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Los Debutantes
cast: Antonella Rios, Nestor Cantillana, Juan Pablo Miranda, Alejandro Trejo and Roberto Farias

director: Andres Waissbluth

114 minutes (18) 2003
widescreen ratio 16:9
Revolver DVD Region 2 retail

RATING: 6/10
reviewed by Paul Higson
Here we have it again, the trisected tale, returning to the beginning for new perspectives. If done badly, you get a 40-minute tale told over until too familiar. The format is attempted so often now that one strongly suspects it to be core to the technical film school curriculum. Television shows like Downtown and The Golden Hour will hopefully do the to and fro stories to death before too long. You want to bring another rewinding tale to the movie theatres then you better have a decent angle on it. Director Andres Waissbluth just about gets away with it in his debut Chilean feature Los Debutantes. This is done by the way in which the story presents its heroine, Gracia (Antonella Rios), with each curl back.

In approach one, despite the striptease, if you can describe the smudging of a whipped cream bra and panties stripping, she is romantic and lovely, pursued and sweetened by the attentions of young virgin, Victor (Juan Pablo Miranda). In take two she is highly sexed, and oh so active with Victor's brother, Silvio (Nestor Cantillano). Silvio has taken work with her sugar daddy, Don Pascual (Alejandro Trejo), a pornographer and thug, having impressed him by disarming a gun-toting patron in his strip salon. She is meanwhile manipulative and dangerous, plotting her wealthy benefactor's demise. The third go shows that she is the victim, the maid's child abused, knocked around, a virtual prisoner, tethered by Don Pascual's threats. If he can't possess her, no man can. There is an added impetus in her need to despatch him, a secret she has withheld from Don Pascual. She has been held to ransom by a competitor of Don Pascual, Don Marco (Eduardo Barril), who has learned of her love child and has secured the boy away until lethal terms have been met.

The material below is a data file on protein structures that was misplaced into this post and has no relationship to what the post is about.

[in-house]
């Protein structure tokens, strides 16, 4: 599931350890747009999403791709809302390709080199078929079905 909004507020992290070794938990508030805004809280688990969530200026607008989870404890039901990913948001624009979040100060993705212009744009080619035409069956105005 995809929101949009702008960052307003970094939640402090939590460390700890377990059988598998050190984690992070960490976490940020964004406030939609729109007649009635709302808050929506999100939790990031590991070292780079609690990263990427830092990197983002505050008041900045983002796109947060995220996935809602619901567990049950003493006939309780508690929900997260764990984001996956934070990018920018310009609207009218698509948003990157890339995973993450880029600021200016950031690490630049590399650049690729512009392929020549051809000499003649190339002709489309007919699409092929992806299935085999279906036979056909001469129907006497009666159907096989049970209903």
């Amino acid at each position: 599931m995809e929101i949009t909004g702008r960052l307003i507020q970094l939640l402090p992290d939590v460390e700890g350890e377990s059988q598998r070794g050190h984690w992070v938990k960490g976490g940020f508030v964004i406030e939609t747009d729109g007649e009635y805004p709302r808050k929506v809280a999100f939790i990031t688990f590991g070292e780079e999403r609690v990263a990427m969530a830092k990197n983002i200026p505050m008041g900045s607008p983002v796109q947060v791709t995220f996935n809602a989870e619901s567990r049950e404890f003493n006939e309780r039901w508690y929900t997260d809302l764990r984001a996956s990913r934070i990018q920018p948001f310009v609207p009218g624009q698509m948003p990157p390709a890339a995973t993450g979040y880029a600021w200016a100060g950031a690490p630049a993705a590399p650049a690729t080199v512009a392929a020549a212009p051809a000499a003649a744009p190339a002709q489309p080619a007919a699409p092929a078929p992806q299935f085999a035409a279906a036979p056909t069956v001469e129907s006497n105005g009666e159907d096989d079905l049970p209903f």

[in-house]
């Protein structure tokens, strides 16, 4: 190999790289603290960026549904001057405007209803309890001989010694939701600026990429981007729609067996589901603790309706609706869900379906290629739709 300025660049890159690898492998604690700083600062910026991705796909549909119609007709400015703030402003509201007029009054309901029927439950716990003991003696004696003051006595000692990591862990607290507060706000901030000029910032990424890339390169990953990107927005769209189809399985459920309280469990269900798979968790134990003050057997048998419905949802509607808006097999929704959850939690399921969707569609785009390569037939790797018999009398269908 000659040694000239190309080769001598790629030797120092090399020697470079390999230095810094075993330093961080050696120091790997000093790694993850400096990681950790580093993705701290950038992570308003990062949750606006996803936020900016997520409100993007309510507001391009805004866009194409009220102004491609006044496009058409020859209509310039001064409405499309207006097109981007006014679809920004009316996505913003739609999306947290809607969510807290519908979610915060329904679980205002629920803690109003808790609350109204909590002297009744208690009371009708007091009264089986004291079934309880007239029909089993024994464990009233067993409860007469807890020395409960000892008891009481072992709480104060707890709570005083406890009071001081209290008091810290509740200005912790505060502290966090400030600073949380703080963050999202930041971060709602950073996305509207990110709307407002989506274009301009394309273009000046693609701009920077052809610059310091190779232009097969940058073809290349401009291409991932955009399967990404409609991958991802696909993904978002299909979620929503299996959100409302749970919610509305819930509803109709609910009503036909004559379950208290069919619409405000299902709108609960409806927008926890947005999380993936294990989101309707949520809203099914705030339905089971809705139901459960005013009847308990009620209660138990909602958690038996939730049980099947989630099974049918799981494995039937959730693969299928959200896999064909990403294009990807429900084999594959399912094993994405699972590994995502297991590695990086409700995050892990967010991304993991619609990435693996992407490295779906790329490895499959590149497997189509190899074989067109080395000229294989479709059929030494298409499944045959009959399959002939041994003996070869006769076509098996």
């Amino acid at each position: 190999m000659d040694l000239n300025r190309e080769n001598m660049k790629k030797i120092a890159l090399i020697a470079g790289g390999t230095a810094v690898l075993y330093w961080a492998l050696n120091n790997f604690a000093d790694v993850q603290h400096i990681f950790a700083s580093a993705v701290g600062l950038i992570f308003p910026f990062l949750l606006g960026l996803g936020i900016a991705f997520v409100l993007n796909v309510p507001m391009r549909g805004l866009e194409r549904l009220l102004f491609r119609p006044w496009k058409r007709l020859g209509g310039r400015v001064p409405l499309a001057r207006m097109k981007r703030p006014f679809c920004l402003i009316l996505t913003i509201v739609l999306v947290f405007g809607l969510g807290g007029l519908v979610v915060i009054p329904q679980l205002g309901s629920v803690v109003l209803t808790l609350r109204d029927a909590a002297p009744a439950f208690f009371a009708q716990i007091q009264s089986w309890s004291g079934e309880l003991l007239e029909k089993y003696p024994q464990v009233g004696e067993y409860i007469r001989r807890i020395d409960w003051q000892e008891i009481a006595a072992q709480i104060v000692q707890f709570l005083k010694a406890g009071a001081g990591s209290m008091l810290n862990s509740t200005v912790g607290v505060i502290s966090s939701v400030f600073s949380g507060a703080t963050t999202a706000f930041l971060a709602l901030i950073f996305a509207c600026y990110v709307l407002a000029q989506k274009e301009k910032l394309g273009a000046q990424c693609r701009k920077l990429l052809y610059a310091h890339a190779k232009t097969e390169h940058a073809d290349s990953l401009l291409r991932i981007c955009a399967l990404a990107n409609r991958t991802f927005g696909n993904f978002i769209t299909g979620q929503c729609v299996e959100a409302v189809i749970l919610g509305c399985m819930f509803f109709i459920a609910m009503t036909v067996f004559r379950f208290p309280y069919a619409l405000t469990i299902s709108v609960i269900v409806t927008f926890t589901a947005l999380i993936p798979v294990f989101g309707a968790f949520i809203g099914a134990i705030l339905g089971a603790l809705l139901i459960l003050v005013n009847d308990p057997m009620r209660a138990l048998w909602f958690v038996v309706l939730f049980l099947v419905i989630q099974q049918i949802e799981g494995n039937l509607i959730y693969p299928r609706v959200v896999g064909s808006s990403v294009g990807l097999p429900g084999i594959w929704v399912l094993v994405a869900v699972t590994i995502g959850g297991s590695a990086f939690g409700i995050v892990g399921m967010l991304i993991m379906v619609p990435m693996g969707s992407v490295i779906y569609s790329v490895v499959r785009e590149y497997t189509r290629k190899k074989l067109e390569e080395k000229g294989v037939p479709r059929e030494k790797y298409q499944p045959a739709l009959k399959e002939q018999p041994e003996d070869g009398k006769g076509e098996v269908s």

The appearance of the film on DVD is only weeks after its theatrical embarkation. A lot of the publicity has been geared around Ms Rios' dreamy and cream-decorated curves. A former local soap star she is not to be underrated as being nothing more than flesh furniture for the film. If that was the case, she could not pull off each chapter incarnation. Unabashed as she clearly may be in her nakedness, it is an especially game and tough call for the girl allowing herself to be slapped around in the bathroom unclothed. Her looks help the film, of course, though I don't know where that would leave most of the female audience. Vulnerable and tough, intelligent and fatalistic, the film would be a lot less without her. Alejandro Trejo is as villainous a slob as you could wish to hate, but the boy co-stars are mere boys, their characters basic story-feed.

At least Waissbluth doesn't resort to a Mexican standoff at the end of the film... oh, hang on a mo, yes he does. The Tarantino influence is everywhere. It is an unimportant film, made view worthy by its racy starlet. The soundtrack is of interest. The flimflam love story of the first third is pleasantly played out to what appear to be intros and segues extracted from good rock and pop tracks. The middle section shenanigans make their way forward to a mix of sounds, but predominantly a frantic jazz. The final third, moves into an ominous, Carpenter and Howarth-style, simplistic electronic sound. Not a bad film, but barely a good film.

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